Sex Reassignment Surgery: Surgical procedures that change one’s body to make it conform to a person’s gender identity. This may include “top surgery” (breast augmentation or removal) or “bottom surgery” (altering genitals). Contrary to popular belief, there is not one surgery; in fact there are many different surgeries. “Sex change surgery” is considered a derogatory term by many.
Sexual Orientation: A term describing a person’s attraction to members of the same sex or different sex. Usually defined as lesbian, gay, bisexual, or heterosexual. Transition: The period during which a person begins to live as their new gender. Transitioning may include changing one’s name, taking hormones, having surgery, or changing legal documents (e.g. driver’s license, Social Security record, birth certificate) to reflect their new gender. Intersex: A term used for people who are born with external genitalia, chromosomes, or internal reproductive systems that are not traditionally associated with either a “standard” male or female.
Drag Queen: generally used to accurately refer to men who dress as women (often celebrity women) for the purpose of entertaining others at bars, clubs, or other events. It is also used as slang, sometimes in a derogatory manner, to refer to all transgender women.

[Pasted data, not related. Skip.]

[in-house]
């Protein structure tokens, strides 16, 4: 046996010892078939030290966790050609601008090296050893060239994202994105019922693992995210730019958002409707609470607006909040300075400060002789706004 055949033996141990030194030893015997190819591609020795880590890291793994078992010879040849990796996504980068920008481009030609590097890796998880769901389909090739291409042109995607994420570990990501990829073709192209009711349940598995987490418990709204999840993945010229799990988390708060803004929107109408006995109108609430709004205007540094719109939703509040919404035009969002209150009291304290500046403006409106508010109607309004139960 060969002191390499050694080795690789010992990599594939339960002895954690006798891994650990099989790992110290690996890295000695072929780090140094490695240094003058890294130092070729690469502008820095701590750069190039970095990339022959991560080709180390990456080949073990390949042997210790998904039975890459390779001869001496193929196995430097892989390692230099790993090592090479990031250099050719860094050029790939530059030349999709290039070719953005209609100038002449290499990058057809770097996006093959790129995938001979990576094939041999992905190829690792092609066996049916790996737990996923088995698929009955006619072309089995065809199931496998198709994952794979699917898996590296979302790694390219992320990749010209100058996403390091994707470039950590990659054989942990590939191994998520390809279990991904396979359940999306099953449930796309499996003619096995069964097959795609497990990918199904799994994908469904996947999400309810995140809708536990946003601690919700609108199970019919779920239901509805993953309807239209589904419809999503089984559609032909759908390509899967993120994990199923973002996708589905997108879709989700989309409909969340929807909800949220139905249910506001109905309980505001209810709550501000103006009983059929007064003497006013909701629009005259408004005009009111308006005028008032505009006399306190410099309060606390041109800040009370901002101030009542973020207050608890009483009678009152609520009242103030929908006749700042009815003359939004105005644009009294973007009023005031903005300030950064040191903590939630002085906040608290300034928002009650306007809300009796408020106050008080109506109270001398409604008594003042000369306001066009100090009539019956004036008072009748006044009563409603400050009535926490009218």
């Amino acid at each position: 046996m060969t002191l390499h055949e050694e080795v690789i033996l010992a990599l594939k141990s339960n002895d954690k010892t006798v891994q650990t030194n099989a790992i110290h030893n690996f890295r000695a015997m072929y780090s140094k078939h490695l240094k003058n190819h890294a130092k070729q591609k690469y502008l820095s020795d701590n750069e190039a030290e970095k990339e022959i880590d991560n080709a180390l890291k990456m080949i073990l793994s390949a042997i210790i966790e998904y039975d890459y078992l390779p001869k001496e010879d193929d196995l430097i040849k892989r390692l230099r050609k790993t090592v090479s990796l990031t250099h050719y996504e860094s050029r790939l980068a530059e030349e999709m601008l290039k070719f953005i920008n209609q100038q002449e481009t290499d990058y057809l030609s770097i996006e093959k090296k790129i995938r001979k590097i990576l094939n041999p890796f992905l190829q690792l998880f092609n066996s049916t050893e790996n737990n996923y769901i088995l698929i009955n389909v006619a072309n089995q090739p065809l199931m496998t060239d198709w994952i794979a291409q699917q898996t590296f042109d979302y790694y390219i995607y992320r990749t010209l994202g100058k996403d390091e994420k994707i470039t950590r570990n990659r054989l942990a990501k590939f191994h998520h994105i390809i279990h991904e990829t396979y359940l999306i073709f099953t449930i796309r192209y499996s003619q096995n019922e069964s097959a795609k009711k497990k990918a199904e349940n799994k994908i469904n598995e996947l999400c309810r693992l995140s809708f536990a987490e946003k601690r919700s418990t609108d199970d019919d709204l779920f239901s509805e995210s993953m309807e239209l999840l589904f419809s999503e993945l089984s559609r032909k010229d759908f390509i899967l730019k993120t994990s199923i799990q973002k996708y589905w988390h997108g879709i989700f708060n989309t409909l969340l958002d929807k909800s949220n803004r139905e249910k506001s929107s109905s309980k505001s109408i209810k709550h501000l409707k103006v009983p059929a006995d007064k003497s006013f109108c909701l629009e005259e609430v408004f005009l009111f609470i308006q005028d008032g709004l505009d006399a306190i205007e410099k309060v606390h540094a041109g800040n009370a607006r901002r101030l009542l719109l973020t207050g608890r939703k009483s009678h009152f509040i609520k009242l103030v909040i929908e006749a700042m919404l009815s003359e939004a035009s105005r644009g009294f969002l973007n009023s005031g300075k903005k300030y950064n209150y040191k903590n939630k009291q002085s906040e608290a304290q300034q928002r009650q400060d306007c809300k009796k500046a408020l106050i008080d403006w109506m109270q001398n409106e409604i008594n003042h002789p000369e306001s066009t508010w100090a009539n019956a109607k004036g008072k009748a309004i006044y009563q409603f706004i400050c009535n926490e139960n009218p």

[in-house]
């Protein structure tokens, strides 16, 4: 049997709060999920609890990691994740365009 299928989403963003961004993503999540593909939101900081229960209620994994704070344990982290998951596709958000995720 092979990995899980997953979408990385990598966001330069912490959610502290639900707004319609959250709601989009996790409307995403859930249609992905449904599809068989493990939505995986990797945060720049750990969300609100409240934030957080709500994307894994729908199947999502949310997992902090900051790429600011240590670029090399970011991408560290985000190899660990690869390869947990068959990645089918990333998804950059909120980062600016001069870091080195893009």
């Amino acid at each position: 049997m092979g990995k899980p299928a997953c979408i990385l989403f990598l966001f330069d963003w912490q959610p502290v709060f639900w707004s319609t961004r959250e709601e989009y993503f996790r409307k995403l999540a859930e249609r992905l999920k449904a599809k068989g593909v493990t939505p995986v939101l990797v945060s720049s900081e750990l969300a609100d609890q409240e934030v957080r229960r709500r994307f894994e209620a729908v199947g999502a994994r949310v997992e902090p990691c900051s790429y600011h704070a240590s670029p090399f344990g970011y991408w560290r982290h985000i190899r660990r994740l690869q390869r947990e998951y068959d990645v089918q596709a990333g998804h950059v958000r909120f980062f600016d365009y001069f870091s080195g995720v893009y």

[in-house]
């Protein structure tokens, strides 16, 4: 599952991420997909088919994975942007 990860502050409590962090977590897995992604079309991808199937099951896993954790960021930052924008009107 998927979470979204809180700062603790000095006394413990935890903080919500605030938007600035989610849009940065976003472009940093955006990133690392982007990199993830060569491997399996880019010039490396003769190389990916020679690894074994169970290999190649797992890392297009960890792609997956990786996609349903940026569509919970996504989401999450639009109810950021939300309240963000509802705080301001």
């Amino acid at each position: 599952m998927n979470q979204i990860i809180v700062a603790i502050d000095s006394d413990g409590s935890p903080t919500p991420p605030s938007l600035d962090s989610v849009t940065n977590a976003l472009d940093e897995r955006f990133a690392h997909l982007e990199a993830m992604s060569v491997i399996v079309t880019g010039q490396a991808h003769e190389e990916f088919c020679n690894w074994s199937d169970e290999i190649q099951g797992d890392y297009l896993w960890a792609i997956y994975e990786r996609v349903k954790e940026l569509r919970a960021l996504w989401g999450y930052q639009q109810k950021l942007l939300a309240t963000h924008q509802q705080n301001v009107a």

Drag King: used to refer to women who dress as men for the purpose of entertaining others at bars, clubs, or other events.
This list of course, is not exhaustive, but I think it hits on most major terms. To use some of these terms in an example sentence, one might say, “Eli is trans. He had top surgery and prefers male pronouns.”
Trans Etiquette 101
Matt Kailey is a trans writer and activist and writes a really comprehensive blog concerning all matter of trans issues, Tranifesto. His post, “Trans Etiquette for Non-Trans People,” does a great job of outlining some common faux pas. Equally helpful is his post, “Ten Things Not to Say to a Trans Person.” Go forth and learn, fellow traveller.
The following are some links I find to be both useful for cis- allies and respectful of the trans community.
-Southern Oregon University has a nice page with tips for trans allies and makes the important point: “Be honest about things you don’t understand—don’t try to fake it!”